It is good news that Nuri Kamal al-Maliki has decided to step down as Iraq’s prime minister. This means that, for the first time in Iraq’s modern history, there is the prospect of a peaceful transition of power, based on democratic principles and without the heavy hand of the U.S. military seeming to tip the scales to one party or group.
But don’t pop the champagne just yet. As the New York Times notes today, the new prime minister, Haider al-Abadi—like Maliki, a Shiite and member of the Dawa Party—will likely face many of the same challenges that Maliki did. Abadi will need to find a way to form an inclusive coalition government, one that protects the rights of Sunnis and appeases the Kurds’ desire for autonomy, while maintaining support from Iraqi Shiites.
This is a tall order. Many in the Shiite community that was terrorized for so long by the Sunni minority harbor deep resentment toward their former oppressors. Meanwhile, the Sunnis who held power want desperately to get it back, or at least to be able to protect themselves from reprisals. Some Sunnis are so distrustful of the central government that they’ve thrown their lot with the Islamic State in Iraq and Syria (ISIS), whose barabarism seems almost limitless. It is not clear how Abadi will bridge this trust gap.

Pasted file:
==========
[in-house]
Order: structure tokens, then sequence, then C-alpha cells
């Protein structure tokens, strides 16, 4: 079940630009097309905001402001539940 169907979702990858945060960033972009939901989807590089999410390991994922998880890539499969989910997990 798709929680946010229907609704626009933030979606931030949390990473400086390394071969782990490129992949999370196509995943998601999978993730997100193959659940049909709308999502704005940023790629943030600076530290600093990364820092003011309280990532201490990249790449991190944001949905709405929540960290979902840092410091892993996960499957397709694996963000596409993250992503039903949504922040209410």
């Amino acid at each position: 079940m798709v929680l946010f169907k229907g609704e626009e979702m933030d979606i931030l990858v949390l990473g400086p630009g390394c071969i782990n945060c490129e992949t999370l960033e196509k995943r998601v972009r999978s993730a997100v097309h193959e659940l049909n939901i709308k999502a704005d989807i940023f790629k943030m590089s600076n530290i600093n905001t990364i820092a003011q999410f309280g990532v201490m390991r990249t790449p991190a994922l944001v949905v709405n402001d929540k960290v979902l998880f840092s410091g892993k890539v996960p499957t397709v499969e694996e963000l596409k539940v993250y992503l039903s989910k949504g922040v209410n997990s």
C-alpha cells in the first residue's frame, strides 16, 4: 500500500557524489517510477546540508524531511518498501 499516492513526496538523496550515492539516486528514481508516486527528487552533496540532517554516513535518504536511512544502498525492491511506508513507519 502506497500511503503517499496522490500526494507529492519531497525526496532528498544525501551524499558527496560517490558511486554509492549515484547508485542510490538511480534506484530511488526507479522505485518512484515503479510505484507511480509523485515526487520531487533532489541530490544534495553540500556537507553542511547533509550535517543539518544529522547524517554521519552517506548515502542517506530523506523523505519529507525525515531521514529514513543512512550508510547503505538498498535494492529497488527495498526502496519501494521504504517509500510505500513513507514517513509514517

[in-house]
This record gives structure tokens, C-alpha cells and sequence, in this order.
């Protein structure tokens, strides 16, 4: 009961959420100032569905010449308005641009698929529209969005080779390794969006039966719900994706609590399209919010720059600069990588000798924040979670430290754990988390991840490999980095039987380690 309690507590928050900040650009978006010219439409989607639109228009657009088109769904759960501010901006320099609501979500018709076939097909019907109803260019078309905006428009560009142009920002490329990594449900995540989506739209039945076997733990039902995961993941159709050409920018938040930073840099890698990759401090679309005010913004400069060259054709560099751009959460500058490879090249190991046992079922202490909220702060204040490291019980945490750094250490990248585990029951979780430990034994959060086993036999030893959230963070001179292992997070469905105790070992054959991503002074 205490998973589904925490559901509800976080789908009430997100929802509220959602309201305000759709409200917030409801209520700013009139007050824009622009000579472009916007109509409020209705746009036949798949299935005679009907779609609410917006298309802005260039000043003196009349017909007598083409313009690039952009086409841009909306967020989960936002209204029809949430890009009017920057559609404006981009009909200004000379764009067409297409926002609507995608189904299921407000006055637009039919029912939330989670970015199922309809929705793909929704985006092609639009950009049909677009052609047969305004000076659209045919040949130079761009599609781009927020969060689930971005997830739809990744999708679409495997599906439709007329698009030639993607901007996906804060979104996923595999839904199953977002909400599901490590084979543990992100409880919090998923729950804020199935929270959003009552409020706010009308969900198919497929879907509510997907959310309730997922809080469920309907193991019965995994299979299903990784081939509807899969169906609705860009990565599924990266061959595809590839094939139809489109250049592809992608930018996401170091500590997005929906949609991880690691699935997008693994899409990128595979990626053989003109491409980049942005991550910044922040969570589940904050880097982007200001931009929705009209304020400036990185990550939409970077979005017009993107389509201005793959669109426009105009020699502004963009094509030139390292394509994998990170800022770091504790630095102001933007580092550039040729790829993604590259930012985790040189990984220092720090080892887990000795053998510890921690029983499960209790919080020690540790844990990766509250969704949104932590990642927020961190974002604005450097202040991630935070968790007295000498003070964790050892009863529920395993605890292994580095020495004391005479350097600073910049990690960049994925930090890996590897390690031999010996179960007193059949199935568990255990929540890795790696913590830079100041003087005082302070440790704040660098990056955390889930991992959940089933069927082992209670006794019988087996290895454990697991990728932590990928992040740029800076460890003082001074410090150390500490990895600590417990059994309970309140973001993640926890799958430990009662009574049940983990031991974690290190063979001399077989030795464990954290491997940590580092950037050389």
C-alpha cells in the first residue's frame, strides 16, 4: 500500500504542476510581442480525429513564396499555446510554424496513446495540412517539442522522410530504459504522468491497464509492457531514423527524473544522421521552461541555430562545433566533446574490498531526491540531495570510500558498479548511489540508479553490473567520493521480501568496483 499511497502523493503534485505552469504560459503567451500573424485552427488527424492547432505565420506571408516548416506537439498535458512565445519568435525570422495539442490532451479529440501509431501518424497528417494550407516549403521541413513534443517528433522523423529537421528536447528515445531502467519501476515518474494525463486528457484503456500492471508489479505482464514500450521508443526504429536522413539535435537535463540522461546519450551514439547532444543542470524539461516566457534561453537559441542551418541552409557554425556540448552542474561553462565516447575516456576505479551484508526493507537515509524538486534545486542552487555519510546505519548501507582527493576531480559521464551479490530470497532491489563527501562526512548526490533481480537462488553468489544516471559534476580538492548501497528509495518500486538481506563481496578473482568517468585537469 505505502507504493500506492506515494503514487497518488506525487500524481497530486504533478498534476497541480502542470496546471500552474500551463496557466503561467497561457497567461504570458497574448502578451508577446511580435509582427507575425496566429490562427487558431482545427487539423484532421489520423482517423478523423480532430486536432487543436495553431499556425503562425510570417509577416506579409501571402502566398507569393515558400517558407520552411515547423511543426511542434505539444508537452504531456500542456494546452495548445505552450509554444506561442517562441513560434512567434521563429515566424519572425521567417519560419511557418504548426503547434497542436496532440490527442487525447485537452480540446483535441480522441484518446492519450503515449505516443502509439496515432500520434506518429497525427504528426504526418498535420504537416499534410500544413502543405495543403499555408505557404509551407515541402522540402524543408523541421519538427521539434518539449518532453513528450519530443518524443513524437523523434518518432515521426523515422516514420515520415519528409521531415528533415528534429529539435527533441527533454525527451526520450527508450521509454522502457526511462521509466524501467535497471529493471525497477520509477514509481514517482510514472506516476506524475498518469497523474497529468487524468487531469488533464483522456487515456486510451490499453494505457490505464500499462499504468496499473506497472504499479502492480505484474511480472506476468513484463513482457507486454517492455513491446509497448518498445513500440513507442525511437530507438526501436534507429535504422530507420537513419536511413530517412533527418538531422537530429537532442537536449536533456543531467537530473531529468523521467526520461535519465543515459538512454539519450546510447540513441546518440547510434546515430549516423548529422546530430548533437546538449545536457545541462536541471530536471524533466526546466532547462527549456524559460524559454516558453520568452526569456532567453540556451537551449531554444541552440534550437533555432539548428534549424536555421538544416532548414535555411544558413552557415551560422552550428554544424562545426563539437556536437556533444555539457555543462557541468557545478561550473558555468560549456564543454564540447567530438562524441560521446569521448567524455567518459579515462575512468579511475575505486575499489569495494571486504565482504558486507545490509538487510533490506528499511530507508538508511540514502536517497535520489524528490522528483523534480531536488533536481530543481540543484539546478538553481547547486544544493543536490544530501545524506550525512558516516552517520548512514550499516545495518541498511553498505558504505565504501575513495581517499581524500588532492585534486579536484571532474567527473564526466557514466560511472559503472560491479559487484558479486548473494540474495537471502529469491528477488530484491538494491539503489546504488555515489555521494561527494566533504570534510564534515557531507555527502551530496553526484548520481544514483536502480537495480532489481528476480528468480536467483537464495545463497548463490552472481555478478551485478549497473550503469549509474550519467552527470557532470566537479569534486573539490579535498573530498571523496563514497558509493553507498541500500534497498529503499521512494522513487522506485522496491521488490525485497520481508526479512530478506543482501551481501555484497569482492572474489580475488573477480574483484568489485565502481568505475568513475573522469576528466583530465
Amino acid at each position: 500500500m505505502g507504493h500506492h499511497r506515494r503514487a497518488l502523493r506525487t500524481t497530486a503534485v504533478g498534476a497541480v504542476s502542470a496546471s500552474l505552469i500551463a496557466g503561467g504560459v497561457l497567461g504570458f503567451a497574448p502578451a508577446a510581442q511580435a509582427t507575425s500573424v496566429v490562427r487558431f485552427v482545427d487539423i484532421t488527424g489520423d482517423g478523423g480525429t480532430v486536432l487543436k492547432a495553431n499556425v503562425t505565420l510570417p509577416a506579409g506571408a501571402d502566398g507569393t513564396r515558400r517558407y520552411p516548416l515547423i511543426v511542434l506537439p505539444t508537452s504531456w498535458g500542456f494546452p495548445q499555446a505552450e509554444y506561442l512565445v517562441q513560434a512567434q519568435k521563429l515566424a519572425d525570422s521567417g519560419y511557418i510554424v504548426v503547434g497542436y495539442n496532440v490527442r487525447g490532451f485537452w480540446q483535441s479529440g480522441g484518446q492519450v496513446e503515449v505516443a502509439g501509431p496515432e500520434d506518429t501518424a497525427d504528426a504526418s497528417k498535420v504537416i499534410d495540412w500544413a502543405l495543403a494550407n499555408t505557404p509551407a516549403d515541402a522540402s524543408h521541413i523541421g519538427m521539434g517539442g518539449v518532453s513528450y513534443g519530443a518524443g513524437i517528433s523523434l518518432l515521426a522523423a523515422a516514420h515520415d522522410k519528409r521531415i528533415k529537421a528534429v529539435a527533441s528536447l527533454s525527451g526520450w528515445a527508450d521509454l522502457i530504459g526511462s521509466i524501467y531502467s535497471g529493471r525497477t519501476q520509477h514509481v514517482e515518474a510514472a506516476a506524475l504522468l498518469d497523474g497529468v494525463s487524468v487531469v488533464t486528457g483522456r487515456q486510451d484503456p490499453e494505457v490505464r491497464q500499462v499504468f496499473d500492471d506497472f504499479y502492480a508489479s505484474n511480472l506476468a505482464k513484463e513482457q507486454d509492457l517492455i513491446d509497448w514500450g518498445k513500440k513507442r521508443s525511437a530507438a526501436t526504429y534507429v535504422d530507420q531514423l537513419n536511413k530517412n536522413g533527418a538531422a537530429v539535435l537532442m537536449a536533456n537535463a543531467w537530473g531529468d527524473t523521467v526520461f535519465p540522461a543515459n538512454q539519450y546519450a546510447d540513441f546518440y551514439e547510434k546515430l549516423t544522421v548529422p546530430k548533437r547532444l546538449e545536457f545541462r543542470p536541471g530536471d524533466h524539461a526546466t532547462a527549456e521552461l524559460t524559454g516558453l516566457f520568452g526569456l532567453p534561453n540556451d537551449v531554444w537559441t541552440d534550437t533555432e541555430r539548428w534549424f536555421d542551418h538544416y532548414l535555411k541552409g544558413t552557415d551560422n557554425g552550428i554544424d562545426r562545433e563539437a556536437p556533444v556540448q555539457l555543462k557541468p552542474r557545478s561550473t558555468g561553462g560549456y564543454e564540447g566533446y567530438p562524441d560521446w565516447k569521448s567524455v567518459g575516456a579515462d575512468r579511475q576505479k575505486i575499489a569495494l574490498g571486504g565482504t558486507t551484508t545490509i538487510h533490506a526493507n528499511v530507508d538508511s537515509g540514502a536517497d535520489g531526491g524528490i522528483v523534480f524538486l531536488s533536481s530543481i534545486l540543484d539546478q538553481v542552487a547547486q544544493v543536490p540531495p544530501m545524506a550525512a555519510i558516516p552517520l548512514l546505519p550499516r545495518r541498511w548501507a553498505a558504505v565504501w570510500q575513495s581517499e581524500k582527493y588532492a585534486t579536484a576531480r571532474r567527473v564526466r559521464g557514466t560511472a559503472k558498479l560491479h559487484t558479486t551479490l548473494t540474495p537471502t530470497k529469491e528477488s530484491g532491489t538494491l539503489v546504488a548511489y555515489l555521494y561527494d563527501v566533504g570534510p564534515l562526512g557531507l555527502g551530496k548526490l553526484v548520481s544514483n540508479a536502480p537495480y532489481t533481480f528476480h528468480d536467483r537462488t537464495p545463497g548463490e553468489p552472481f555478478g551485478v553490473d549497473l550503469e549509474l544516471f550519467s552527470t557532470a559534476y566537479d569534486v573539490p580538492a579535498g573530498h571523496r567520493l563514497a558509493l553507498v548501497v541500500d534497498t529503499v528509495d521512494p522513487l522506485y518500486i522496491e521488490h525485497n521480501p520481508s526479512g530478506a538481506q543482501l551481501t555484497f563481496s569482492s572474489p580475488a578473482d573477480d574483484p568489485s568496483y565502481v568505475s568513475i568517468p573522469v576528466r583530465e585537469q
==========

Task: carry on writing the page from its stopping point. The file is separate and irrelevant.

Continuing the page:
Americans should wish Iraq’s new leader well, but policymakers should resist the urge to try to micromanage political events in Iraq. Even the appearance of U.S. influence over Abadi will undermine his legitimacy and thus could be counterproductive. Besides, it isn’t obvious that U.S. action—and only U.S. action—is essential to turning things around in Iraq. One suspects that the most vocal critics of President Obama’s Iraq policy have broader concerns. As I explain in today’s Orange County Register:
[W]hen the hawks screech that Obama isn’t doing enough, what they really worry about is that others might actually be able to do without us, or with only minimal assistance. A newly energized Kurdish militia already appears to have reversed some of ISIS’s recent gains. Syria’s Bashar al-Assad might begin rolling back ISIS fighters there. And a new government in Baghdad might finally be able to fashion a credible military force. At a minimum, even modest political reforms—or the prospect of them—could convince more Sunni Iraqis to fight against ISIS instead of for them.